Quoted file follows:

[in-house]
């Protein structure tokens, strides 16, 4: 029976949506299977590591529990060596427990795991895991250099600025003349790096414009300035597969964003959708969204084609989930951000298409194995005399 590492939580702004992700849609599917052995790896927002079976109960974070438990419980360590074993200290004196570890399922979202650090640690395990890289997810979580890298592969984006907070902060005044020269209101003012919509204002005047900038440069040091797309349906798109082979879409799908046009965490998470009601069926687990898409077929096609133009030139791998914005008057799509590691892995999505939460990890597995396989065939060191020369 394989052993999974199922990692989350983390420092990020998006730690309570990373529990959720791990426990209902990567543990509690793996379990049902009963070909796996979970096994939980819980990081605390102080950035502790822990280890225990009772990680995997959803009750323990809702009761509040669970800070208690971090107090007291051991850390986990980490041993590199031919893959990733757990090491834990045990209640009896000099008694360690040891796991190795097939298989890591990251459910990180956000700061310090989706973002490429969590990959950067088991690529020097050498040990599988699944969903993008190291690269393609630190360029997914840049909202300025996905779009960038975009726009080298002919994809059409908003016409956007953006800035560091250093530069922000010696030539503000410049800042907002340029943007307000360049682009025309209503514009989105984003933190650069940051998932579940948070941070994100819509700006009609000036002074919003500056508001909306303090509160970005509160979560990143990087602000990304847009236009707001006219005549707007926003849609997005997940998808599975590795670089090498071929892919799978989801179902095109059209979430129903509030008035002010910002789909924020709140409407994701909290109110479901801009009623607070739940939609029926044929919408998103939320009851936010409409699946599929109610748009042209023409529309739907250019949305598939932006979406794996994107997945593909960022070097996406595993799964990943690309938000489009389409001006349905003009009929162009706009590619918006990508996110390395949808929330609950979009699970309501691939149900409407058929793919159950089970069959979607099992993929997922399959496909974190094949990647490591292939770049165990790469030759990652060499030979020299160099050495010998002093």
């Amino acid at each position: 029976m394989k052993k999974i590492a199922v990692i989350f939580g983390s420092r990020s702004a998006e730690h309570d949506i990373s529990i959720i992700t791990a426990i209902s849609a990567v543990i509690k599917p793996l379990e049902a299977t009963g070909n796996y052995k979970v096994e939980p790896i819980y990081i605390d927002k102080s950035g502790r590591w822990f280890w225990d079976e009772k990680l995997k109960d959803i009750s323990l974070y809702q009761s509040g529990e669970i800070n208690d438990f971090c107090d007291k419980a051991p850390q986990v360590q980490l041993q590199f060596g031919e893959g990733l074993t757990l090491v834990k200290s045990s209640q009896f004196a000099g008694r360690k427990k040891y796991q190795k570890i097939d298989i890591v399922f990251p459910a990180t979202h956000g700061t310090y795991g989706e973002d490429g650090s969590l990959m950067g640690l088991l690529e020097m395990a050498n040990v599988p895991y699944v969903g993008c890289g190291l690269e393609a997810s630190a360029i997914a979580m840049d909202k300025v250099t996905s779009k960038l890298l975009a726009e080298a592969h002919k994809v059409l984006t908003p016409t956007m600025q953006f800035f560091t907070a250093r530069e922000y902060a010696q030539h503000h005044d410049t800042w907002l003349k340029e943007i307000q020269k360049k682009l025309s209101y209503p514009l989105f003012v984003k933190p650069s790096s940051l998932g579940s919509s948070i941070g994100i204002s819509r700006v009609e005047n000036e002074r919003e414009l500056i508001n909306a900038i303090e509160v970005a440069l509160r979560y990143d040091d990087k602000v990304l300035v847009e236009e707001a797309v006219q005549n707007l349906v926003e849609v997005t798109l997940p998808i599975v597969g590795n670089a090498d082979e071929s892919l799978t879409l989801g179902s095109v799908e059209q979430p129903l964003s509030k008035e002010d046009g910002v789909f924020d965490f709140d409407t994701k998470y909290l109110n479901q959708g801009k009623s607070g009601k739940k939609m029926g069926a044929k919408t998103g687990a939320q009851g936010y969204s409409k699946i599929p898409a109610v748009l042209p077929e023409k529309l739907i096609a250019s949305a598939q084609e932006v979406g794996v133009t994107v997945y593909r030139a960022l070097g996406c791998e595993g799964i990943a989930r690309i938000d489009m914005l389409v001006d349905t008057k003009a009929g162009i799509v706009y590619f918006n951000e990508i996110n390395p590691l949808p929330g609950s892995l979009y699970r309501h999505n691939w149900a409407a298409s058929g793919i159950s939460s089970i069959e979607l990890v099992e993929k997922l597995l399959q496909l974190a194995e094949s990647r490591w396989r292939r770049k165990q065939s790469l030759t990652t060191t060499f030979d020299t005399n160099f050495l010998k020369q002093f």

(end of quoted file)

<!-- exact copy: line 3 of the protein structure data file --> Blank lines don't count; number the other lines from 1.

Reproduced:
């Amino acid at each position: 029976m394989k052993k999974i590492a199922v990692i989350f939580g983390s420092r990020s702004a998006e730690h309570d949506i990373s529990i959720i992700t791990a426990i209902s849609a990567v543990i509690k599917p793996l379990e049902a299977t009963g070909n796996y052995k979970v096994e939980p790896i819980y990081i605390d927002k102080s950035g502790r590591w822990f280890w225990d079976e009772k990680l995997k109960d959803i009750s323990l974070y809702q009761s509040g529990e669970i800070n208690d438990f971090c107090d007291k419980a051991p850390q986990v360590q980490l041993q590199f060596g031919e893959g990733l074993t757990l090491v834990k200290s045990s209640q009896f004196a000099g008694r360690k427990k040891y796991q190795k570890i097939d298989i890591v399922f990251p459910a990180t979202h956000g700061t310090y795991g989706e973002d490429g650090s969590l990959m950067g640690l088991l690529e020097m395990a050498n040990v599988p895991y699944v969903g993008c890289g190291l690269e393609a997810s630190a360029i997914a979580m840049d909202k300025v250099t996905s779009k960038l890298l975009a726009e080298a592969h002919k994809v059409l984006t908003p016409t956007m600025q953006f800035f560091t907070a250093r530069e922000y902060a010696q030539h503000h005044d410049t800042w907002l003349k340029e943007i307000q020269k360049k682009l025309s209101y209503p514009l989105f003012v984003k933190p650069s790096s940051l998932g579940s919509s948070i941070g994100i204002s819509r700006v009609e005047n000036e002074r919003e414009l500056i508001n909306a900038i303090e509160v970005a440069l509160r979560y990143d040091d990087k602000v990304l300035v847009e236009e707001a797309v006219q005549n707007l349906v926003e849609v997005t798109l997940p998808i599975v597969g590795n670089a090498d082979e071929s892919l799978t879409l989801g179902s095109v799908e059209q979430p129903l964003s509030k008035e002010d046009g910002v789909f924020d965490f709140d409407t994701k998470y909290l109110n479901q959708g801009k009623s607070g009601k739940k939609m029926g069926a044929k919408t998103g687990a939320q009851g936010y969204s409409k699946i599929p898409a109610v748009l042209p077929e023409k529309l739907i096609a250019s949305a598939q084609e932006v979406g794996v133009t994107v997945y593909r030139a960022l070097g996406c791998e595993g799964i990943a989930r690309i938000d489009m914005l389409v001006d349905t008057k003009a009929g162009i799509v706009y590619f918006n951000e990508i996110n390395p590691l949808p929330g609950s892995l979009y699970r309501h999505n691939w149900a409407a298409s058929g793919i159950s939460s089970i069959e979607l990890v099992e993929k997922l597995l399959q496909l974190a194995e094949s990647r490591w396989r292939r770049k165990q065939s790469l030759t990652t060191t060499f030979d020299t005399n160099f050495l010998k020369q002093f």